Looking Past the Pandemic: Likely CRE Outcomes

Chicago, IL | October 01, 2020

You don’t have to look back at January predictions for 2020 to know that, well, things are not going to turn out as planned. And thus, we ask: what new factors are in play now that the coronavirus pandemic has altered the trajectory of the commercial real estate world? From health concerns to changing amenities and evolving lease terms, we’re re-examining 2020 through the lens of what we now know.

One prediction: things are not as apocalyptic as they seem.


Companies are cutting back and looking for ways to save money. Among the easiest solutions: subleasing space. After all, if employees are effectively working from home, some companies may think twice about returning to the office at all. The inevitable increase of available sublease space will resonate throughout the office market, though the full extent remains unclear. The amount of available sublease space has been increasing daily, currently reaching 4.6 million square feet, surpassing the high of 4.2 million square feet reached during the great recession.


The suburbs offer something to residents and businesses looking to escape pandemic concerns that cities cannot: space. Chicago’s suburban housing market is seeing a significant uptick in interest from urban dwellers looking for more square footage. Businesses may follow their employees, especially since those employees will be reluctant to commute by train until the pandemic is behind us. Recently-transformed office developments in the suburbs may see more interest in the near future if companies follow their employees and decide to seek alternatives to cramped cities. However, it is more likely that companies will open smaller satellite offices in the suburbs than make the long term commitment a relocation would require.


WeWork was imploding before the pandemic reared its head. Now, the entire industry is facing challenges that may be insurmountable. Although the short term flexible space that coworking offers is attractive in today’s environment, it’s also very easy to eliminate all together when tenants are looking for ways to reduce costs. The pandemic recession is the first test of the industry’s ability to weather an economic storm. In addition, entire concept of “shared” space in a pandemic is problematic – a challenge the industry could not have foreseen. Coworking platforms that are able to survive the current crisis may find themselves in a strong position once the dust settles, but there will inevitably be a significant scale back of the industry that was arguably already overbuilt.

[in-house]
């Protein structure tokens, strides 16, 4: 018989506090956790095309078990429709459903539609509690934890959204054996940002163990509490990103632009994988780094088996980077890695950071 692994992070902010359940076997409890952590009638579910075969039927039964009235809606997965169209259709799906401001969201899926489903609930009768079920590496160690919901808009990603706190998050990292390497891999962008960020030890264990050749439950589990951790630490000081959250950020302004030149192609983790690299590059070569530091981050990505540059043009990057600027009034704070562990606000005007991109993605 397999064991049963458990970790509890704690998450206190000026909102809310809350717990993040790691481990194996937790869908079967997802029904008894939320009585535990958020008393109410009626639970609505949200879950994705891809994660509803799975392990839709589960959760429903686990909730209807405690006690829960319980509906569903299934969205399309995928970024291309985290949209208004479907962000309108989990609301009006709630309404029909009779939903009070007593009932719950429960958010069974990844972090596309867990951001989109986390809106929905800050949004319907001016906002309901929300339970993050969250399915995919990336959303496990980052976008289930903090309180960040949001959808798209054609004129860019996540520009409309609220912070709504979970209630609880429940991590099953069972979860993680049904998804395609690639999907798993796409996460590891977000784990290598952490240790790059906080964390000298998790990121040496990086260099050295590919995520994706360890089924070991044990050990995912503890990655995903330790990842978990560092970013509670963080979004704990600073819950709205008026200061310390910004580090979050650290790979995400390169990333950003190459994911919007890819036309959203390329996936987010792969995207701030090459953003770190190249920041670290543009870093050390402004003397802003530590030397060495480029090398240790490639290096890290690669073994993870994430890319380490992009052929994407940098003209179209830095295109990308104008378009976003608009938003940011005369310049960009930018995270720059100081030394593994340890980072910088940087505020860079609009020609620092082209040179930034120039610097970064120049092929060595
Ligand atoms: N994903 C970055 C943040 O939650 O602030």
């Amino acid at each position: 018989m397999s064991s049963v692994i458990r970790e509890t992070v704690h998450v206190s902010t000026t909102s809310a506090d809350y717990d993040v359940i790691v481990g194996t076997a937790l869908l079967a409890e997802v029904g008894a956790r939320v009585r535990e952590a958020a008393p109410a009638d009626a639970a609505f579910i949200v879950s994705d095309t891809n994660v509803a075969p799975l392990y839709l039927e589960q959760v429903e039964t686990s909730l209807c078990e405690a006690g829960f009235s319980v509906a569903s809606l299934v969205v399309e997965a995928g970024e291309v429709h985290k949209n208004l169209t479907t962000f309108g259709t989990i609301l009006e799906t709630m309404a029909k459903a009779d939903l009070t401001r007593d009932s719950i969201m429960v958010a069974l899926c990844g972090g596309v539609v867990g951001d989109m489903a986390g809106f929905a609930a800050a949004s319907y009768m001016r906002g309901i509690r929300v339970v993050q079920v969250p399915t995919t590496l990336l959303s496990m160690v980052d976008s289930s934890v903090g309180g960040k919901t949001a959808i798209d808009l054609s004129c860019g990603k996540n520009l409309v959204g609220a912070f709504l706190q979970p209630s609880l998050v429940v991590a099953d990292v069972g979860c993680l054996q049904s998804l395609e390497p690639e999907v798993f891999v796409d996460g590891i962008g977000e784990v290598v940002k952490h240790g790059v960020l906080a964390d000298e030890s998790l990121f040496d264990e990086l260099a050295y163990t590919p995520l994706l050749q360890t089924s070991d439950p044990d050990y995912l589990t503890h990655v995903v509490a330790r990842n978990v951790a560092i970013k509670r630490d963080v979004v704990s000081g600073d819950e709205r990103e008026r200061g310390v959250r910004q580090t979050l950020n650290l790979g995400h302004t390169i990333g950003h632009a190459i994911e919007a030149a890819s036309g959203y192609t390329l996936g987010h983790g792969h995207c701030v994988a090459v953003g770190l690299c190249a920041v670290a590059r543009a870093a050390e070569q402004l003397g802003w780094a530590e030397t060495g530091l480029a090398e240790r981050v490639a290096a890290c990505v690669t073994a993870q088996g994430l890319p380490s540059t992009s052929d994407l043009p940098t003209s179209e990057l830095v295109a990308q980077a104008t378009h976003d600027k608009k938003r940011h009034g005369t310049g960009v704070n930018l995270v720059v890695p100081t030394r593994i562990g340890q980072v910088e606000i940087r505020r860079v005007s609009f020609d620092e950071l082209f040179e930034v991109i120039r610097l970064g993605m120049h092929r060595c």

Companies with dreams of big moves and expansions pre-coronavirus will scrap previous plans in favor of lease renewals. In fact, many tenants will likely be looking for short-term answers as they watch the world to see how the cards fall. What’s more, landlords will be more amenable than ever to short-term renewals as they find themselves competing with subleases and seeing fewer tenants in the market.


Speaking of amenable landlords, spec suites with shorter terms and streamlined leases may become more prevalent as landlords respond to pandemic-inspired predicaments. In an effort to lure small companies fleeing coworking, landlords are offering more flexibility than they have in the past. Landlords will also have to offer built out space with shorter lease terms in order to compete with sublease space. Clinging to the traditional leasing process, which is slow moving and requires substantial commitment, will cause landlords to miss out on the existing market opportunities.


Streetcars didn’t fare well during the Spanish flu, and the pandemic may have aided the adoption of cars post-World War I. Will modern public transportation face similar struggles? It is hard to say, but public transit definitely faces many challenges in the coming years. Lack of ridership due to fears of virus exposure will have a big effect on the economic viability of transit authorities. Economic problems due to coronavirus will impact transit significantly as ridership fares decrease and cash-strapped states attempt to balance COVID-19 overages within budgets.


New cleaning supplies, increased labor costs for more frequent cleans, testing kits and temperature-taking devices, improvements to air filtration systems, and more changes will cost a lot of money. But who will the cash for these updates come from? Will buildings take on the brunt of these costs, or will they get passed on to current and future tenants? In all likelihood, both parties will find themselves covering new fees, even as they look to reduce costs to make up for quarantine losses.


Before the coronavirus pandemic, most building amenities were community oriented. Now, conference rooms, tenant lounges, and other shared spaces are unlikely to be the selling points they once were. The new amenities will be about health and wellness. Outdoor space will become a huge selling point for obvious reasons., Private gyms will be coveted. Enhanced air ventilation and filtration systems, antimicrobial surfaces, and touchless entry will be the new gold standard. In short, health and wellness will no longer be a subset of overall design—it will be a core value for tenants concerned about amenities.


The world of office space in just a handful of months has changed and will likely never completely go back to what it once was. With that said, these changes are not all-encompassing or earth-shattering. Subleases and infrastructure present unique problems that currently do not have answers, but that doesn’t negate the fact that people still have to do their jobs; people will always have to find ways to work together. And while this pandemic will undoubtedly change some of our habits, it won’t change the core fact that there is no replacement for in-person productivity.

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